Systematic review of school-based prevention and early intervention programs for depression

J Adolesc. 2010 Jun;33(3):429-38. doi: 10.1016/j.adolescence.2009.07.004. Epub 2009 Jul 31.


A systematic review was conducted to identify and describe school-based prevention and early intervention programs for depression and to evaluate their effectiveness in reducing depressive symptoms. Forty-two randomised controlled trials, relating to 28 individual school-based programs, were identified through the Cochrane Library, PsycInfo and PubMed databases. A large proportion of the programs identified were based on cognitive behavioural therapy (CBT), and delivered by a mental health professional or graduate student over 8-12 sessions. Indicated programs, which targeted students exhibiting elevated levels of depression, were found to be the most effective, with effect sizes for all programs ranging from 0.21 to 1.40. Teacher program leaders and the employment of attention control conditions were associated with fewer significant effects. Further school-based research is required that involves the use of attention controls, long-term follow-ups and which focuses on the training and evaluation of sustainable program leaders, such as teachers.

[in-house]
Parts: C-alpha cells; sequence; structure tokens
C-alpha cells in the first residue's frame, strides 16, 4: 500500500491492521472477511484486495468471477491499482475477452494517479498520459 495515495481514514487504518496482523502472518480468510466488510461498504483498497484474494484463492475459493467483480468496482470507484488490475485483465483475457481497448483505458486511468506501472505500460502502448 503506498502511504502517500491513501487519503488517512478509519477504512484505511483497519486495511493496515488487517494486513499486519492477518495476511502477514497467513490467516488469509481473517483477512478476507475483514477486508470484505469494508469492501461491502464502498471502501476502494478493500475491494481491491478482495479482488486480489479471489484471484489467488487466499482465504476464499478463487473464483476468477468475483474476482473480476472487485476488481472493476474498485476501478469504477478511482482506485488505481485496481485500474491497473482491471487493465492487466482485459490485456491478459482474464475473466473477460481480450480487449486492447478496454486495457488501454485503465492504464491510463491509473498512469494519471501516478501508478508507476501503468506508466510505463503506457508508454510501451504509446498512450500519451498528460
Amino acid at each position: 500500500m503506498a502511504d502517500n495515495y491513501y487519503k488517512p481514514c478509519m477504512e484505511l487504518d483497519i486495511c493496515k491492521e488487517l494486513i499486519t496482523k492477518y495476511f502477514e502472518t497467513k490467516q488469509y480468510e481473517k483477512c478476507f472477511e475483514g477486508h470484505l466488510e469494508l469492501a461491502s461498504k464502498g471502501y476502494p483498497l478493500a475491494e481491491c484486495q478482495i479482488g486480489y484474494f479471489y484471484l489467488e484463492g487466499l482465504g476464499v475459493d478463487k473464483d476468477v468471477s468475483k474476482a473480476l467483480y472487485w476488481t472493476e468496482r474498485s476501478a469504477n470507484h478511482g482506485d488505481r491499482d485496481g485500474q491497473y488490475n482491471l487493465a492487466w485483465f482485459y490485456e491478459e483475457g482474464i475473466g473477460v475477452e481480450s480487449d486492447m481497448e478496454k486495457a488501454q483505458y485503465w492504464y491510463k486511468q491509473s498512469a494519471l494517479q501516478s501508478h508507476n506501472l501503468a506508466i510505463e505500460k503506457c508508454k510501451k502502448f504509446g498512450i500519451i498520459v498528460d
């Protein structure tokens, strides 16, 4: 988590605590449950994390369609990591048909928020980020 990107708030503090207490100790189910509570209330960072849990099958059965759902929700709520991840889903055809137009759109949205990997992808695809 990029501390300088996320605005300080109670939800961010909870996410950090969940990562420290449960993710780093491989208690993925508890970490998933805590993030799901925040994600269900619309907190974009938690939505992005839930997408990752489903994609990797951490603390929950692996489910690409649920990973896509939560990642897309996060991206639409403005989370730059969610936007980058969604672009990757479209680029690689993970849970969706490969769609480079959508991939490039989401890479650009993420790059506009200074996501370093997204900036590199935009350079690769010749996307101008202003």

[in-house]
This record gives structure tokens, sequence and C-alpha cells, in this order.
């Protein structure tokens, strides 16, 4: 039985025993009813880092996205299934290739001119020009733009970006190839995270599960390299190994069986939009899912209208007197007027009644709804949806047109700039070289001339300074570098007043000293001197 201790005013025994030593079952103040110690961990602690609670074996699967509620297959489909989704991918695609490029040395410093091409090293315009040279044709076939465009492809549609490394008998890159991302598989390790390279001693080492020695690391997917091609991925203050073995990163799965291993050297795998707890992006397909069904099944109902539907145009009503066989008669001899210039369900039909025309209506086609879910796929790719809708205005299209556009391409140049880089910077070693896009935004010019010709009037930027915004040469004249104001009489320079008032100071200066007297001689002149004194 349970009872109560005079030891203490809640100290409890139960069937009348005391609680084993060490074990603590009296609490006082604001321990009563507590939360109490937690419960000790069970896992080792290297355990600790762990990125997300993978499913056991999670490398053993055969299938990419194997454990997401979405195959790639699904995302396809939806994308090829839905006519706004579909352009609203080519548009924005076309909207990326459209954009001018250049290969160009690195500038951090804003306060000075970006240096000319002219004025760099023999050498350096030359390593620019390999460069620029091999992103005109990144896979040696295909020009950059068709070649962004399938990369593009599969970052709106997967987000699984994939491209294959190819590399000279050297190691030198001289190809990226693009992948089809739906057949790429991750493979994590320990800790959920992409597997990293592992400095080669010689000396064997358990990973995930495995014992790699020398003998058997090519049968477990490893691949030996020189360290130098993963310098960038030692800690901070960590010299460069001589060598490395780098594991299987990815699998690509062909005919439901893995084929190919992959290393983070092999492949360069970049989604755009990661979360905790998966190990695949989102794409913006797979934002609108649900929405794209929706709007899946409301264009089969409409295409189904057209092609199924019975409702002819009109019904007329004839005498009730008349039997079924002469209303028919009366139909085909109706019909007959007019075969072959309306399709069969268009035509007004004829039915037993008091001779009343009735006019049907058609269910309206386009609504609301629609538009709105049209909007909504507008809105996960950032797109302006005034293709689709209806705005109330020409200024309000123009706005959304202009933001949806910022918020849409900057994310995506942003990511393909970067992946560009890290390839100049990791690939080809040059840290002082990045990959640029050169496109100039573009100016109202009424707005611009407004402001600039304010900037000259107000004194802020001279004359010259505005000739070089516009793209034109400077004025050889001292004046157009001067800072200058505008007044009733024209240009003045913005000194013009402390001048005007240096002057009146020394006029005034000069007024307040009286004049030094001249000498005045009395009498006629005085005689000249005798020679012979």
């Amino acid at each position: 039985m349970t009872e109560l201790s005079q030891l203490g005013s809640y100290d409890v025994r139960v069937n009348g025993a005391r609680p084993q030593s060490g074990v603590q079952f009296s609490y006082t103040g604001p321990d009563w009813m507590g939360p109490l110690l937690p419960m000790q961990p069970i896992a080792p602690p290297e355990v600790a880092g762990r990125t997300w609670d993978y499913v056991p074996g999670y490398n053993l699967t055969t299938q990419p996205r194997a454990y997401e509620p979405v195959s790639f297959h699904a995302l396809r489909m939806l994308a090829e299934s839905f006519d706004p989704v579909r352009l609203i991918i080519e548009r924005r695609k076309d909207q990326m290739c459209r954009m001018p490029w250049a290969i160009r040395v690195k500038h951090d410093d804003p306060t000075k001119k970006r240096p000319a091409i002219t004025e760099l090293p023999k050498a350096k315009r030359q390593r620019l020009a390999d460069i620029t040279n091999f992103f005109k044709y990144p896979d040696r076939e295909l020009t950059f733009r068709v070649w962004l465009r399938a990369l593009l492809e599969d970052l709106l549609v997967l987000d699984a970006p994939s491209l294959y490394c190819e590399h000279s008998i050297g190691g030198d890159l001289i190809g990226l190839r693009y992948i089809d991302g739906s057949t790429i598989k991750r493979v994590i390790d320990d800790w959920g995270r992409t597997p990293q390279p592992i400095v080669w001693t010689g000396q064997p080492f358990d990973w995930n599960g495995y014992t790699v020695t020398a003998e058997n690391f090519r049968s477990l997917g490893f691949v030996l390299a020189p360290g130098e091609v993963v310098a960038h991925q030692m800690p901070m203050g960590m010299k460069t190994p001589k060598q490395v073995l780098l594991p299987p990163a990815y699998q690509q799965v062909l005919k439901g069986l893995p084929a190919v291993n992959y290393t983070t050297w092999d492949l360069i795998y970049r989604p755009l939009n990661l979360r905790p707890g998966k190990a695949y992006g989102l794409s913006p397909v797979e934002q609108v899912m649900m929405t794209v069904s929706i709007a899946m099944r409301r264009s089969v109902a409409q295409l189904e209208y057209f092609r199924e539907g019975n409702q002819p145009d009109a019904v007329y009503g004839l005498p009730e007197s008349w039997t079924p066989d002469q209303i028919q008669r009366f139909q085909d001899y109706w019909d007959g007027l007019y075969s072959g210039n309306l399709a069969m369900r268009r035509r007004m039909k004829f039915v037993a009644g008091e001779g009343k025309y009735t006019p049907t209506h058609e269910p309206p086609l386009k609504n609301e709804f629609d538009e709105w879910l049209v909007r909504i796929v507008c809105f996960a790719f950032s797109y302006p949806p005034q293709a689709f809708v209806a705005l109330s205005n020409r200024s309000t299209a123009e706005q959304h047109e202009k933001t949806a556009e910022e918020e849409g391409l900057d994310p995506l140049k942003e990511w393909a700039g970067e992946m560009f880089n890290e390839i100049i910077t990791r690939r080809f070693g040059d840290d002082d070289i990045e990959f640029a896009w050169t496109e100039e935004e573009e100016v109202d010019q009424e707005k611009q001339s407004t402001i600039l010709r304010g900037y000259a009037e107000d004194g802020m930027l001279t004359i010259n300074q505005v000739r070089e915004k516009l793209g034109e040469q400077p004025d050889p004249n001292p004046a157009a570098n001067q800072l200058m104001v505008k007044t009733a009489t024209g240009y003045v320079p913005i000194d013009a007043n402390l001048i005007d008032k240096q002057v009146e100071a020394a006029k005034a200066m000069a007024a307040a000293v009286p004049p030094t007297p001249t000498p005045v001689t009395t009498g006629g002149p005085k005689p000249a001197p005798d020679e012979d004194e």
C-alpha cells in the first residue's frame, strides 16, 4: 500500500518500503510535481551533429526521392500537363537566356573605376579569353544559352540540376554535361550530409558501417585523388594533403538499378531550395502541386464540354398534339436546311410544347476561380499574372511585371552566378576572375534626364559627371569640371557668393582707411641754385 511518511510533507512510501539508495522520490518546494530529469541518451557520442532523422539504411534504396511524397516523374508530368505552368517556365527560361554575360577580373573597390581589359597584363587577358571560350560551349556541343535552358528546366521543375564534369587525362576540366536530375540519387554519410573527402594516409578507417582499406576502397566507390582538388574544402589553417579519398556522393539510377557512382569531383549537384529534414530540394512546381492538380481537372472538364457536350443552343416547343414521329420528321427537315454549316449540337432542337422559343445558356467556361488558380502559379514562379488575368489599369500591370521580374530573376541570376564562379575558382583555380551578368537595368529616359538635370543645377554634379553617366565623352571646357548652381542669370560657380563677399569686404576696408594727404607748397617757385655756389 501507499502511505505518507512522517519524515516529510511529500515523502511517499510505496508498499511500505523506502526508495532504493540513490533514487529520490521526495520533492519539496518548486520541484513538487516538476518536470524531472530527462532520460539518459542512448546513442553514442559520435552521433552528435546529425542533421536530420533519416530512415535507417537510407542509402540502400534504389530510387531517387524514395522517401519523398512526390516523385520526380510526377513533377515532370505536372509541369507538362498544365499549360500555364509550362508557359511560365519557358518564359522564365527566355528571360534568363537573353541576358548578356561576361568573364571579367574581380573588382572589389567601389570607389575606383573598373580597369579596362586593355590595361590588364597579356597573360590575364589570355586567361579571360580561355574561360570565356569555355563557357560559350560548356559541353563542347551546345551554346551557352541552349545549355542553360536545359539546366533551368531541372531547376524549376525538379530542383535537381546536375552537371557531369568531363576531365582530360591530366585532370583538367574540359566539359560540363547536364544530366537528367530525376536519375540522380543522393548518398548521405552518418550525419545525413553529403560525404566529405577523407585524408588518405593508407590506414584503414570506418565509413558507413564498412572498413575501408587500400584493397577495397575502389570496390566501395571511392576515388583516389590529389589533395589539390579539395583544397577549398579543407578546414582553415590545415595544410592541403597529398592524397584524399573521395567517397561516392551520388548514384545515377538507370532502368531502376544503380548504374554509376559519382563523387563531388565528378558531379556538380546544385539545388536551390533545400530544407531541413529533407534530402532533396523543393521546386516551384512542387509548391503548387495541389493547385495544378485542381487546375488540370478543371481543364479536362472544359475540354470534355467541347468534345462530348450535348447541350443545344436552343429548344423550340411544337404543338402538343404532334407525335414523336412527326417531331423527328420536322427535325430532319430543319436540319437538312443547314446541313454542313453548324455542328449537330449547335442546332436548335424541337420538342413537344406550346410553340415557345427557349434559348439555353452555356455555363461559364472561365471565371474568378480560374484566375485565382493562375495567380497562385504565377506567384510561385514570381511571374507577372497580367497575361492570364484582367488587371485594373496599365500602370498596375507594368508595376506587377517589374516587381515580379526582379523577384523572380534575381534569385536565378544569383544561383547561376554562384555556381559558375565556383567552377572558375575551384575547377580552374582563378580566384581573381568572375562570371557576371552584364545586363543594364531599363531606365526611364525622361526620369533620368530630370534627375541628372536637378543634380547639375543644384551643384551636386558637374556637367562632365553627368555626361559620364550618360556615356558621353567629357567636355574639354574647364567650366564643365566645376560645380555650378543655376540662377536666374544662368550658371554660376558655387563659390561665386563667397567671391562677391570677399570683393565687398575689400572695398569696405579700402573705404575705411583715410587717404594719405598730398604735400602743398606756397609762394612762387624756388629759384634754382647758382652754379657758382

Publication types

  • Review
  • Systematic Review

MeSH terms

  • Adolescent
  • Child
  • Cognitive Behavioral Therapy
  • Depressive Disorder / diagnosis
  • Depressive Disorder / prevention & control*
  • Early Diagnosis
  • Follow-Up Studies
  • Humans
  • Mass Screening*
  • Mental Health Services
  • Randomized Controlled Trials as Topic
  • School Health Services*